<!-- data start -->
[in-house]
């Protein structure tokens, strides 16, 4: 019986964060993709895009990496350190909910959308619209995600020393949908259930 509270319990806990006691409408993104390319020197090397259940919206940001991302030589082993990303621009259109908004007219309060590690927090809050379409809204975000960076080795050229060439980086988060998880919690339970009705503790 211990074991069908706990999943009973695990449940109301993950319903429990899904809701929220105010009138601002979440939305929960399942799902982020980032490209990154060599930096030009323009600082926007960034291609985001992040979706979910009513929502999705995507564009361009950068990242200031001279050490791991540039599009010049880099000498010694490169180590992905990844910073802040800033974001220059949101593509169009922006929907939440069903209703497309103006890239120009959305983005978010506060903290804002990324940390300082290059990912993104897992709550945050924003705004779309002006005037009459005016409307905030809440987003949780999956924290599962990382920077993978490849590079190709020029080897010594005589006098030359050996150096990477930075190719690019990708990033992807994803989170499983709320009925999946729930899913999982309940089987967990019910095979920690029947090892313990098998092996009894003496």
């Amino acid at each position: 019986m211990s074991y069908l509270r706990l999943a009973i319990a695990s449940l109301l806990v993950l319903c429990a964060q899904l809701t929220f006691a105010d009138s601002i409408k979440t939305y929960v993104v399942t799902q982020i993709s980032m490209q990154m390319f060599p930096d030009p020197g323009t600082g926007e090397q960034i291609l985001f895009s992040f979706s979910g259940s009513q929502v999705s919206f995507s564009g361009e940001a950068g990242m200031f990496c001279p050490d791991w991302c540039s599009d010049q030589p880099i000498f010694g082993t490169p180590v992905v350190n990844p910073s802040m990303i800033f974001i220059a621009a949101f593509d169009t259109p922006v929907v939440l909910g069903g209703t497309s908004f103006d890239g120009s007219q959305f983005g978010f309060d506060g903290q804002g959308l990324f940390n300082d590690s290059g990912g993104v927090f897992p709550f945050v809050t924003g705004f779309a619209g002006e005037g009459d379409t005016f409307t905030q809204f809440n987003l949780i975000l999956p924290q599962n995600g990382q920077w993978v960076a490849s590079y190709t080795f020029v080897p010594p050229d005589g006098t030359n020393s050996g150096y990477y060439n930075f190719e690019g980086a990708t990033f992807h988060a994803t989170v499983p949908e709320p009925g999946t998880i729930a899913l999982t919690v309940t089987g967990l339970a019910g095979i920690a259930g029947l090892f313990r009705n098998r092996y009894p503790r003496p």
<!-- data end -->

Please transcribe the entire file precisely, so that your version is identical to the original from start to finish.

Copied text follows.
[in-house]
């Protein structure tokens, strides 16, 4: 019986964060993709895009990496350190909910959308619209995600020393949908259930 509270319990806990006691409408993104390319020197090397259940919206940001991302030589082993990303621009259109908004007219309060590690927090809050379409809204975000960076080795050229060439980086988060998880919690339970009705503790 211990074991069908706990999943009973695990449940109301993950319903429990899904809701929220105010009138601002979440939305929960399942799902982020980032490209990154060599930096030009323009600082926007960034291609985001992040979706979910009513929502999705995507564009361009950068990242200031001279050490791991540039599009010049880099000498010694490169180590992905990844910073802040800033974001220059949101593509169009922006929907939440069903209703497309103006890239120009959305983005978010506060903290804002990324940390300082290059990912993104897992709550945050924003705004779309002006005037009459005016409307905030809440987003949780999956924290599962990382920077993978490849590079190709020029080897010594005589006098030359050996150096990477930075190719690019990708990033992807994803989170499983709320009925999946729930899913999982309940089987967990019910095979920690029947090892313990098998092996009894003496």
């Amino acid at each position: 019986m211990s074991y069908l509270r706990l999943a009973i319990a695990s449940l109301l806990v993950l319903c429990a964060q899904l809701t929220f006691a105010d009138s601002i409408k979440t939305y929960v993104v399942t799902q982020i993709s980032m490209q990154m390319f060599p930096d030009p020197g323009t600082g926007e090397q960034i291609l985001f895009s992040f979706s979910g259940s009513q929502v999705s919206f995507s564009g361009e940001a950068g990242m200031f990496c001279p050490d791991w991302c540039s599009d010049q030589p880099i000498f010694g082993t490169p180590v992905v350190n990844p910073s802040m990303i800033f974001i220059a621009a949101f593509d169009t259109p922006v929907v939440l909910g069903g209703t497309s908004f103006d890239g120009s007219q959305f983005g978010f309060d506060g903290q804002g959308l990324f940390n300082d590690s290059g990912g993104v927090f897992p709550f945050v809050t924003g705004f779309a619209g002006e005037g009459d379409t005016f409307t905030q809204f809440n987003l949780i975000l999956p924290q599962n995600g990382q920077w993978v960076a490849s590079y190709t080795f020029v080897p010594p050229d005589g006098t030359n020393s050996g150096y990477y060439n930075f190719e690019g980086a990708t990033f992807h988060a994803t989170v499983p949908e709320p009925g999946t998880i729930a899913l999982t919690v309940t089987g967990l339970a019910g095979i920690a259930g029947l090892f313990r009705n098998r092996y009894p503790r003496p």